T-Mobile's free data roaming put to the test — is it good enough to get you by?

Charles de Gaulle Airport

T-Mobile is currently providing 200MB of 2G EDGE data free for customers who travel — and roam — internationally. Yes, 200MB isn't much in our multi-GB world and EDGE is barely a trickle compared to the flood that is LTE. But, free. That means no costly data roaming plan or inconvenient SIM switching. Yet for some people the frustration that comes from low limits and slow speeds will more than outweigh any cost savings or convenience benefits. So, how do you know? Well, in our case we sent Phil Nickinson all the way to Spain to find out. Armed with little more than a T-Mobile plan a dream, here's what he had to say on Android Central:

What's that good for? It's sort of tough to say. You can send and receive e-mail, of course, but the overall smartphone experience isn't anything like what you expect in 2014. Don't bother opening an app that does anything with images or video, basically. Even with e-mail, I'd suggest just letting your phone do its thing, and don't worry about how long it takes.

Hey, free is free. It's just slow. Very slow.

I've used Rogers $1/1MB U.S. roaming plan in the past and it cost me so much money I ended up buying a Verizon iPhone. Yeah. Ouch.

Phil also tested out the $50/500MB plan and shared some thoughts on the AT&T $120/800MB plan. Go find out how all of them, free and fast, worked out for him and then hurry back here and let me know if you've tried out international roaming lately and how it's worked for you.

Source: Android Central

Rene Ritchie

Editor-in-Chief of iMore, co-host of Iterate, Debug, Review, Vector, and MacBreak Weekly podcasts. Cook, grappler, photon wrangler. Follow him on Twitter and Google+.

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Reader comments

T-Mobile's free data roaming put to the test — is it good enough to get you by?

9 Comments

Used it in Shanghai, Shenzhen, Hong Kong, Invheon airport and Tokyo airport. In all cases texts and talk were a godsend, data nonexistent.

I see this not so much for typical smartphone usage, but for "incidentals" and texting. For instance, if you end up on a roaming network, you may forget to turn off notifications and email pushes and such, and those data charges add up. This will cover those automated tidbits and slowness won't really be a concern there. Also, use of iMessage is common, so this allows your texts to behave as normal without having to turn off iMessage and your senders potentially getting stuck while it tries to send you an iMessage and fails (searching the internet, it is common to see that iMessage doesn't switch off too quickly on the other side and sometimes messages get "stuck" trying to send). If you actually want to browse or read emails and such, then you pay for roaming on faster networks or another data option (wifi or local SIM).

I thought the free 2G was unlimited? I know it is still 2G, but it would work in a pinch when you are only going to be in a country for a day.

If you get the free "200MB of 4G LTE for life" plan, it doesn't have the unlimited 2G data afterwards. Data stops completely. It's only when you start with a paying plan that you'll get the unlimited 2G after you use up the limited 4G portion.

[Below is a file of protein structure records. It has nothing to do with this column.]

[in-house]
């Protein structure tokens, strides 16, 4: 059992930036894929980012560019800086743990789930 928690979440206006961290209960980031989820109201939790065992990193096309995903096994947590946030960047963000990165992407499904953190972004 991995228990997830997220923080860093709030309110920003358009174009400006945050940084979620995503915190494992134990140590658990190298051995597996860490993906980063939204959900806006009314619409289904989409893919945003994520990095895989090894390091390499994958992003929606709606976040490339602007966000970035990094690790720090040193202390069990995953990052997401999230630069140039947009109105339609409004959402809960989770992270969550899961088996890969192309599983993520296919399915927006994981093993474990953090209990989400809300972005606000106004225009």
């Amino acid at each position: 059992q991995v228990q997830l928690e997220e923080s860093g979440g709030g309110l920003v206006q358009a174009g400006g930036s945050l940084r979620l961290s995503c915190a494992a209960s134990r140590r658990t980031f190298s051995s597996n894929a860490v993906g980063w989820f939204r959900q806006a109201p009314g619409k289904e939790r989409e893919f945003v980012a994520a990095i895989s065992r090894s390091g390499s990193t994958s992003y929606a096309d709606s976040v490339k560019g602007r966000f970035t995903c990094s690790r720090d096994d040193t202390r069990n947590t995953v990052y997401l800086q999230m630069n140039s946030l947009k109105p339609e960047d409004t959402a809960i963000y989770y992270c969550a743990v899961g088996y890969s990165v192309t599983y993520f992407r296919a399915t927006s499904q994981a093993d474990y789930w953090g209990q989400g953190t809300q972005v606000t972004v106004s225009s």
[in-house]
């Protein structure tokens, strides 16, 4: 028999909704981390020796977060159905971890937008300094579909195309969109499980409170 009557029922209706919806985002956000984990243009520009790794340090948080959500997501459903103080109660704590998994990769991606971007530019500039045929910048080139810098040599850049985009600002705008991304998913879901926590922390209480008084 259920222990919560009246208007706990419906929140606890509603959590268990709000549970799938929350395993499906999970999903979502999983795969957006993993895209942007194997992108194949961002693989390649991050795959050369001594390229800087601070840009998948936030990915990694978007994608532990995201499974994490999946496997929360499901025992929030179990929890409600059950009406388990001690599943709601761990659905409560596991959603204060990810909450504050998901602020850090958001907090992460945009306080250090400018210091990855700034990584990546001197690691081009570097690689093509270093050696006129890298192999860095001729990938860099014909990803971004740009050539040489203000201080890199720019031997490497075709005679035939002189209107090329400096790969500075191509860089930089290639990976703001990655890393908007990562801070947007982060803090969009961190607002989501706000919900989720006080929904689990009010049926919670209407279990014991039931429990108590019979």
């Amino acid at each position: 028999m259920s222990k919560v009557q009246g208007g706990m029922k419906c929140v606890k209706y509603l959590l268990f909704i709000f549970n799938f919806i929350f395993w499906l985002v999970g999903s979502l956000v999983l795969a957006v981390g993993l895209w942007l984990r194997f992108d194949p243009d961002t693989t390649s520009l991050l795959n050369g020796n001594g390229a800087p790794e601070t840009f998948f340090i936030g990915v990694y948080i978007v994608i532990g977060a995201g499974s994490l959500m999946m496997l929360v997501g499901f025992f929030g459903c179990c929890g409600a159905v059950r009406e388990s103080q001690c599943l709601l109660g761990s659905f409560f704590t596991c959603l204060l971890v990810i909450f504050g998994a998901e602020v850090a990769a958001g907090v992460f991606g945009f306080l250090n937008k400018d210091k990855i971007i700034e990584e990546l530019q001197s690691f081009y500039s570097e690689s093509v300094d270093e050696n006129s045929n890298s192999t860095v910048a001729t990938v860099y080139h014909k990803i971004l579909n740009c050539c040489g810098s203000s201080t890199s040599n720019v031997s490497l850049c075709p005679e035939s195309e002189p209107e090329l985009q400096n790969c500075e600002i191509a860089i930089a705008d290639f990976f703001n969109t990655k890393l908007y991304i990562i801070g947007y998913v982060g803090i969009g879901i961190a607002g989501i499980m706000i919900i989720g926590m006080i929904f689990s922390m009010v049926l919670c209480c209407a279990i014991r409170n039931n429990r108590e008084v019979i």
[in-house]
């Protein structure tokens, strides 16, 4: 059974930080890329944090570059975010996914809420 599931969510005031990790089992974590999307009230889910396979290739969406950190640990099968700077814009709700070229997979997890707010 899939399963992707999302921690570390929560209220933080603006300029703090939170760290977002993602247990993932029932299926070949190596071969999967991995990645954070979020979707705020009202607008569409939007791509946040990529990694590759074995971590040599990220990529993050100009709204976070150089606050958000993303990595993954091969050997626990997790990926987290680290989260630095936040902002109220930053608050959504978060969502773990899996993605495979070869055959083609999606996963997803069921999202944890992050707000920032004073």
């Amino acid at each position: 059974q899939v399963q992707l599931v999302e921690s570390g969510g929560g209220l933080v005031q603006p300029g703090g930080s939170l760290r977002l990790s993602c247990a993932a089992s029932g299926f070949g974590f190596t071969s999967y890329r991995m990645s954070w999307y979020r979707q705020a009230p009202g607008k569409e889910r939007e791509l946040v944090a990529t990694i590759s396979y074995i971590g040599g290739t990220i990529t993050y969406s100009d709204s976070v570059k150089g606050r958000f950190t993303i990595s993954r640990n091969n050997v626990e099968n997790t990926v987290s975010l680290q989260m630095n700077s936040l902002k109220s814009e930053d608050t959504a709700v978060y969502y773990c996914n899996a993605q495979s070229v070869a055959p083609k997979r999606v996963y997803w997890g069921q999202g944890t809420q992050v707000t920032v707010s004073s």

That being said, I tried to see how much 200MB would last when I got my iPad mini Retina. Just so you know, running Ookla Speedtest once ate 30MB in a single test. That being said, with all the push notifications and email I get on a normal basis, I tried three months in a row and couldn't make it past three weeks before the 200MB were completely used up.

Yeah I've never heard about the 200 MB limit on international data. Pretty sure it was explicitly advertised as unlimited. Here's language copied directly from the U.S. T-Mobile site, on the page for their Simple Choice plans: "Simple Choice customers will be able to enjoy unlimited data, texting and flat-rate calls for just 20 cents a minute, in 120+ countries and destinations--and growing."

T-Mobile is creating some interesting plans. If you could only search and talk at the same time, I would be open to switching.

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Yes, 2G speeds are less than ideal, but it's not free for T-Mobile to offer this, and to keep it from ruining them they need a way to keep people from using too much of it. I think this is a far preferable solution to having a small, finite pool of data at an exorbitant price, which causes the user to have to check their usage daily or hourly. No, you can't reasonably do anything with media, but at least the mission critical communication stuff doesn't break, like iMessage or email. And especially if it fetches in the background at its own pace, even Twitter and RSS is usable. I give T-Mobile's free international data a big thumbs up and in fact it's why I switched to T-Mobile a few months back when they first announced it.

If 2g isn't your cup of tea and E-Mail isn't your only way of comunicating than that plan isn't for you. Instead of paying $120 for 800mb of data with AT&T you can get on the faster HSPA+ Network in Europe, T-Mobile's $100 for 1000mb of data. That to me is the much better and faster plan. Either way T-Mobile wins. I have had boh AT&T and T-Mobile as my Carrier of choice, I have never had faster and better service than I'm currently getting from T-Mobile. The best part is T-Mobile gets faster and better every day. Thank You T-Mobile. My new IPad Mini with Retina display 128gb is on it's way in white & silver to match my iPhone 5S. 2 days and counting for delivery.